Abusing Alcohol Causes


Abusing Alcohol Causes

Abusing Alcohol Causes

Abusing Alcohol Causes

Why can one person drink and never have to worry about developing the disease called Abusing Alcohol, while another person is in jeopardy by merely taking one sip, what causes Abusing Alcohol in one person and not another? Like the onset of many other diseases, Abusing Alcohol may afflict one person and not another because of individual factors or circumstances.

Alcohol is brain altering

Other Abusing Alcohol Causes are alcohol alters the balance of some brain chemicals. For example, gamma-aninobutyric acid (GABA) controls impulsive actions, but under the influence of alcohol, that function is decreased. Another chemical is glutamate which stimulates the central nervous system. Alcohol alters the levels of dopamine, which contributes to the pleasurable “click” that people with the disease experience when taking the first drink. When the brain chemistry is changed, the body begins to crave alcohol, thus more and more drug is needed to “feel good.” This is another of the Abusing Alcohol Causes.

Trying to feel good

People naturally want to feel good, and when something makes you feel good, such as taking a drink, it’s understandable you will want to repeat the experience. That “click” is the first warning sign of potential problems. The disease progresses as alcohol changes brain chemistry. When brain chemicals are increased or decreased, the body craves more and more alcohol. The body “needs” the alcohol to feel good. Abusing Alcohol has set in.

What risk factors are Abusing Alcohol Causes

There are several possible Abusing Alcohol Causes and risk factors for the disease. The individual is the determining factor when assessing risk of contracting the disease. One or more of these causes/risk factors can indicate the presence of Abusing Alcohol or addiction.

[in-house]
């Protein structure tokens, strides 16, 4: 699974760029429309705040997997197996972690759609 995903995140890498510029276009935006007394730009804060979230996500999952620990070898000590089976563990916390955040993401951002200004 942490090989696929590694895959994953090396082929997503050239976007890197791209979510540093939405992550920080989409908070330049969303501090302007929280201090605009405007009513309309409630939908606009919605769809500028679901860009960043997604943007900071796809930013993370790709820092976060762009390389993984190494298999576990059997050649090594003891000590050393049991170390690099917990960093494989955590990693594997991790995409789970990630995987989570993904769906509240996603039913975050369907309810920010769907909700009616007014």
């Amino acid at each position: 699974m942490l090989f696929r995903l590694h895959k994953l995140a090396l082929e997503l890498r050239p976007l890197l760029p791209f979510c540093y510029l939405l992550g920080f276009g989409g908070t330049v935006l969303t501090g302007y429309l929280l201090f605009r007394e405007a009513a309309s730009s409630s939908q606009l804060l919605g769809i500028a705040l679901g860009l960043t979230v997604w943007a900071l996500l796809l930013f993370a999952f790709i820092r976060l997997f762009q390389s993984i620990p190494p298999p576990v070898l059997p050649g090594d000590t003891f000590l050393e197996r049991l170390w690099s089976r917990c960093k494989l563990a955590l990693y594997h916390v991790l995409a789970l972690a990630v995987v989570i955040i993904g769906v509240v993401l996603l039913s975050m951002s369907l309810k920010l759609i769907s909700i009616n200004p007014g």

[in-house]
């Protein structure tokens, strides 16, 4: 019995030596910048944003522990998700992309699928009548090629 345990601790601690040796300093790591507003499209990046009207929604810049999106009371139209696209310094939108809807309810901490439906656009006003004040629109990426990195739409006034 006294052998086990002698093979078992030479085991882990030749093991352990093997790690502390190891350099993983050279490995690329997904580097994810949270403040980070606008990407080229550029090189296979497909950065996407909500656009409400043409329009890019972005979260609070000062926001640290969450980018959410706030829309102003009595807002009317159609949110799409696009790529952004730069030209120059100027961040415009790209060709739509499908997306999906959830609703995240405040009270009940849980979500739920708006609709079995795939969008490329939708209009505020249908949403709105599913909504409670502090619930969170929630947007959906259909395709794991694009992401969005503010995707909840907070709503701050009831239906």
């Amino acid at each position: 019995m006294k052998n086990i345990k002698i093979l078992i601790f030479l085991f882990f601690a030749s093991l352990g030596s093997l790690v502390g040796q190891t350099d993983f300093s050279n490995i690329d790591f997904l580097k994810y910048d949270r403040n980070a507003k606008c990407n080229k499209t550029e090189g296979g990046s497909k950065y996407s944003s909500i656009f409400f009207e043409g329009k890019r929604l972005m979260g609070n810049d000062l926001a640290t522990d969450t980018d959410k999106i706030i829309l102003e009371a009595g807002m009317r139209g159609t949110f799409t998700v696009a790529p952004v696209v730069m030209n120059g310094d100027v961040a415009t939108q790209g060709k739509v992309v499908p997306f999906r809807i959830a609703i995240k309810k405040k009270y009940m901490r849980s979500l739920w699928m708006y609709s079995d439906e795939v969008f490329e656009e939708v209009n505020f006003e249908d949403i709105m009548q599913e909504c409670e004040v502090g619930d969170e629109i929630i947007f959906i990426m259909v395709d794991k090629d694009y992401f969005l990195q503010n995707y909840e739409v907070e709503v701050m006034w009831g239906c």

Genetic: If your parents or grandparents were addicted to alcohol, the chances are strong that you will be vulnerable to the disease. Healthcare professionals will take a family history to look for risk factors for many diseases. Abusing Alcohol is no different. Children of alcoholics will not necessarily become alcoholics themselves, but the medical history indicates a possibility.

Emotional Makeup: People may use alcohol to block the pain in the life. Alcohol is used as a coping device and there are certain stress hormones that may contribute to the progression of the disease.

Psychological: People suffering from depression or low self esteem may be more likely to develop a drinking problem. They are more likely to try to “fit in” with their friends, who “enable” the problem to continue.

Social: Alcohol is legal, readily available and drinking is socially acceptable. Alcohol is promoted heavily in the media, and having a few beers before, during and after a sporting event is part of American culture. There is a peer pressure to drink, to be a part of the crowd.